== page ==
Five tips for selling at a market or pop-up

Five tips for selling at a market or pop-up

Posted: Sun 12th Jun 2022

The opportunities in today's rapidly changing retail world are all about connecting the offline experience with your e-commerce site.

Thousands of big and small brands are using pop-ups to build relationships with customers and other businesses. If you're thinking of getting into trading at a market or pop-up store, here are five tips on how to get it right.

1. The trading space and your product

First impressions count so make sure your space is well designed, thoughtful and reflects your product. Setting up a space doesn't need to be expensive but should have impact and integrity with your product.

Don't try to sell food from a stained tablecloth. Vintage china as a backdrop to sales of cakes and scones looks fabulous and will aid sales, while pallets and 'textures' are a great backdrop for all sorts of artisan and craft displays.

Look around online for great shop-fitting in your sector and pick up a few creative ideas that will transfer well to your stall or shop.

On the subject of selling stock, place whichever item you want to sell most in the centre of your stall at an elevated level. Use different levels, and employ the psychology of colour to add impact.

Remember: the first 40 seconds will create the impetus for whether the customers buys from you or not. Make that short time count!

Once you've made the sale, wrap and pack your product well so your customer is impressed with the full purchase experience and will recommend you and return.

2. Understand the customer

As in any retail business, it's vital to understand who you're selling to. Be very clear about your target market and make sure your set up and communications 'speak to them'.

For your online presence, transfer your 'story' and 'personality' to the website so that there is synergy between the customer's physical experience and online purchasing.

3. Speak!

On the subject of 'speaking', pop-ups and market stalls are no place for shy vendors. If people want 'personality-free service', they will go to supermarkets.

They have come to your pop-up because it has personality. Reflect that personality and chat to your customers. Find out why they would buy and take an interest in their likes and wants.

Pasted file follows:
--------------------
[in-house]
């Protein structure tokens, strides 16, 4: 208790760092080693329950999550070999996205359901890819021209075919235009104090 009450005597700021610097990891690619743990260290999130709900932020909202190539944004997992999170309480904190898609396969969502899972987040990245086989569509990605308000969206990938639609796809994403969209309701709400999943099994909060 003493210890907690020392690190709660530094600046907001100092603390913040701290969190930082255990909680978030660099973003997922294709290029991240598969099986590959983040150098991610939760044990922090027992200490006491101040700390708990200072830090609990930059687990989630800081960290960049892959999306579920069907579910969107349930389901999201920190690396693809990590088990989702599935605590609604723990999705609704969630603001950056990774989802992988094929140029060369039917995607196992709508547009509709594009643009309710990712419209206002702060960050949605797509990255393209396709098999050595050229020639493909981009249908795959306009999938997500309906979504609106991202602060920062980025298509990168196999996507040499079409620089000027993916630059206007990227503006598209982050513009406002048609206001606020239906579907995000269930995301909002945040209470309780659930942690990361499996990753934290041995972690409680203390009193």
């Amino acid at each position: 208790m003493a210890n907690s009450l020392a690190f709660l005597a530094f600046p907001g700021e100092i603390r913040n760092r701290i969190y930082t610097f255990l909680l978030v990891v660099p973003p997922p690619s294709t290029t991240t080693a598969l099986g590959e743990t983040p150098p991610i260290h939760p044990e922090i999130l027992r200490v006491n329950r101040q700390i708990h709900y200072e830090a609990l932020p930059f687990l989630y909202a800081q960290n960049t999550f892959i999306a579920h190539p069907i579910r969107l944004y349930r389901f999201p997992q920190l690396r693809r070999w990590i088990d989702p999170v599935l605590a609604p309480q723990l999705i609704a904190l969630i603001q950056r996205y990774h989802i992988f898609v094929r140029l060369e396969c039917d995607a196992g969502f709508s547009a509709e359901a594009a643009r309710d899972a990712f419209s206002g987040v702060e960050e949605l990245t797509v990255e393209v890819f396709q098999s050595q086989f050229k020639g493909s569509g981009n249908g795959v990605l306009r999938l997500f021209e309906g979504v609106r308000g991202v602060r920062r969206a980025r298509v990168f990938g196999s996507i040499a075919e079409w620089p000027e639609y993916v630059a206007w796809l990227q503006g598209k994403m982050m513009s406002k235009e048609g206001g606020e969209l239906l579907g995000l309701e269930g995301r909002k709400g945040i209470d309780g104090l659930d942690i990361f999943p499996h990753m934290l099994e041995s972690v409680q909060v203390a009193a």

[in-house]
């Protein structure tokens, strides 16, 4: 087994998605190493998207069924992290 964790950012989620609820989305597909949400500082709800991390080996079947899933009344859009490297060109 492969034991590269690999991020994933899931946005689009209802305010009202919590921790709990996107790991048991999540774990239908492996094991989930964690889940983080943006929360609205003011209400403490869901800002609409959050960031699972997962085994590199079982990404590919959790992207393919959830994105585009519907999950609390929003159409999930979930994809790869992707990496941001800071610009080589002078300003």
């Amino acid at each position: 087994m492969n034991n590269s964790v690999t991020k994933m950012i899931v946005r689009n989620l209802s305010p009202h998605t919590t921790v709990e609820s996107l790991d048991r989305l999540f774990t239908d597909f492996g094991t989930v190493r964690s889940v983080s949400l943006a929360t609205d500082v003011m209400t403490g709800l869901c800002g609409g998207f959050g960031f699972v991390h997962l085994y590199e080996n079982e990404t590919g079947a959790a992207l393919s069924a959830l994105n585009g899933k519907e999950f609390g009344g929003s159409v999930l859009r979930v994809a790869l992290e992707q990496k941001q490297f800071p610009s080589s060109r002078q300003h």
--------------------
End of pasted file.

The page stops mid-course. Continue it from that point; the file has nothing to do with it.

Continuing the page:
Pop-ups are very people-oriented. To turn browsers into customers, you need to build rapport – but gently. There's nothing worse than overbearing salespeople. Proceed carefully and with rapport and warmth.

Also talk to other traders, introduce yourself, give/receive traders' discount, discuss business and learn from one another. Remember: it isn't what you do, it's how you do it, and if you do it right you'll get results.

4. Pricing, money and profit

While keeping prices competitive, be sure to reflect profit and time in your pricing. Believe in your product and don't think that discounting will bring more sales. Only 20% of purchase decisions are made on price alone. Who is your target customer?

Millennials are the biggest spenders right now, so does your product appeal to their age group? They carry very little cash and many reports show that cash-only traders are losing 50% of their sales potential.

Make sure you can take card payments, stay up to speed with technology and make the purchase easy for your customers.

Pop-ups often rely on impulse purchases so you need to be able to service those buys. For 'cash customers' though, make sure you have a float.

If you have to run around looking for change, you'll look unprofessional and lose sales. Have a till, cash box or money belt. Look and act with the utmost professionalism to secure your customer's faith and confidence.

5. Promote, publicise and promote some more

If you have what you think the market wants, tell people! Get into town and flyer prolifically, tell the local paper, the local radio station and the local council where you are and what you're selling.

Be lively on social media. Pop-ups provide significant picture and content opportunities to entertain and educate your followers. Make some serious noise!

Finally, enjoy what you do. It will show!

Relevant resources

Enterprise Nation has helped thousands of people start and grow their businesses. Led by founder, Emma Jones CBE, Enterprise Nation connects you to the resources and expertise to help you succeed.

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